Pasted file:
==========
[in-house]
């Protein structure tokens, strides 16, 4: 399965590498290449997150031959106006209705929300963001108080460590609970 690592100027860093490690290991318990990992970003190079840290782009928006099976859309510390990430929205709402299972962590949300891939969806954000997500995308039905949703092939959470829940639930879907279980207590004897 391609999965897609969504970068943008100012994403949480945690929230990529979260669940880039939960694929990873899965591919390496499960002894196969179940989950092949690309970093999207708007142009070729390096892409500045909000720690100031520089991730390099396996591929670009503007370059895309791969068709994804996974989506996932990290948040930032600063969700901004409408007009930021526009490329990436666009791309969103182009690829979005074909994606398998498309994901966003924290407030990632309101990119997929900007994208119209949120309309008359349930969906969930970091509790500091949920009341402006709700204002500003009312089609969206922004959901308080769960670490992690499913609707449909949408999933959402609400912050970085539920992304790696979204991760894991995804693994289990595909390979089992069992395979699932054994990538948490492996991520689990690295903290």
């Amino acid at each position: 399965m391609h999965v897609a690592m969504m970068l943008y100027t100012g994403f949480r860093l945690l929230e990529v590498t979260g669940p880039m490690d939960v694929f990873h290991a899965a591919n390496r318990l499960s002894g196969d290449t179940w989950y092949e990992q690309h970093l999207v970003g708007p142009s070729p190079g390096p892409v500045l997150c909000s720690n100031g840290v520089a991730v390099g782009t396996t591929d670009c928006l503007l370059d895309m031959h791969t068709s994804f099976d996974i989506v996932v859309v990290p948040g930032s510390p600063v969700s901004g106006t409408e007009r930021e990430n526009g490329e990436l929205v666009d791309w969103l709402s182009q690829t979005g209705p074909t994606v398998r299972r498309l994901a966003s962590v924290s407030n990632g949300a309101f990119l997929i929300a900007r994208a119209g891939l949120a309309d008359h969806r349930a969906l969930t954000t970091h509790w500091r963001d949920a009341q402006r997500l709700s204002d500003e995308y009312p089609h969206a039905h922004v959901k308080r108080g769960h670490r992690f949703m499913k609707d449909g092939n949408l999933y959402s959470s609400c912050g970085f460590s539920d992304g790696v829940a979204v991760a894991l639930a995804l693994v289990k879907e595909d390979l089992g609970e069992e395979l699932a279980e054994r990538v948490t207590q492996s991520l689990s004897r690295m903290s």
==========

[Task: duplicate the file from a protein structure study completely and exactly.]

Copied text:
[in-house]
């Protein structure tokens, strides 16, 4: 399965590498290449997150031959106006209705929300963001108080460590609970 690592100027860093490690290991318990990992970003190079840290782009928006099976859309510390990430929205709402299972962590949300891939969806954000997500995308039905949703092939959470829940639930879907279980207590004897 391609999965897609969504970068943008100012994403949480945690929230990529979260669940880039939960694929990873899965591919390496499960002894196969179940989950092949690309970093999207708007142009070729390096892409500045909000720690100031520089991730390099396996591929670009503007370059895309791969068709994804996974989506996932990290948040930032600063969700901004409408007009930021526009490329990436666009791309969103182009690829979005074909994606398998498309994901966003924290407030990632309101990119997929900007994208119209949120309309008359349930969906969930970091509790500091949920009341402006709700204002500003009312089609969206922004959901308080769960670490992690499913609707449909949408999933959402609400912050970085539920992304790696979204991760894991995804693994289990595909390979089992069992395979699932054994990538948490492996991520689990690295903290």
């Amino acid at each position: 399965m391609h999965v897609a690592m969504m970068l943008y100027t100012g994403f949480r860093l945690l929230e990529v590498t979260g669940p880039m490690d939960v694929f990873h290991a899965a591919n390496r318990l499960s002894g196969d290449t179940w989950y092949e990992q690309h970093l999207v970003g708007p142009s070729p190079g390096p892409v500045l997150c909000s720690n100031g840290v520089a991730v390099g782009t396996t591929d670009c928006l503007l370059d895309m031959h791969t068709s994804f099976d996974i989506v996932v859309v990290p948040g930032s510390p600063v969700s901004g106006t409408e007009r930021e990430n526009g490329e990436l929205v666009d791309w969103l709402s182009q690829t979005g209705p074909t994606v398998r299972r498309l994901a966003s962590v924290s407030n990632g949300a309101f990119l997929i929300a900007r994208a119209g891939l949120a309309d008359h969806r349930a969906l969930t954000t970091h509790w500091r963001d949920a009341q402006r997500l709700s204002d500003e995308y009312p089609h969206a039905h922004v959901k308080r108080g769960h670490r992690f949703m499913k609707d449909g092939n949408l999933y959402s959470s609400c912050g970085f460590s539920d992304g790696v829940a979204v991760a894991l639930a995804l693994v289990k879907e595909d390979l089992g609970e069992e395979l699932a279980e054994r990538v948490t207590q492996s991520l689990s004897r690295m903290s």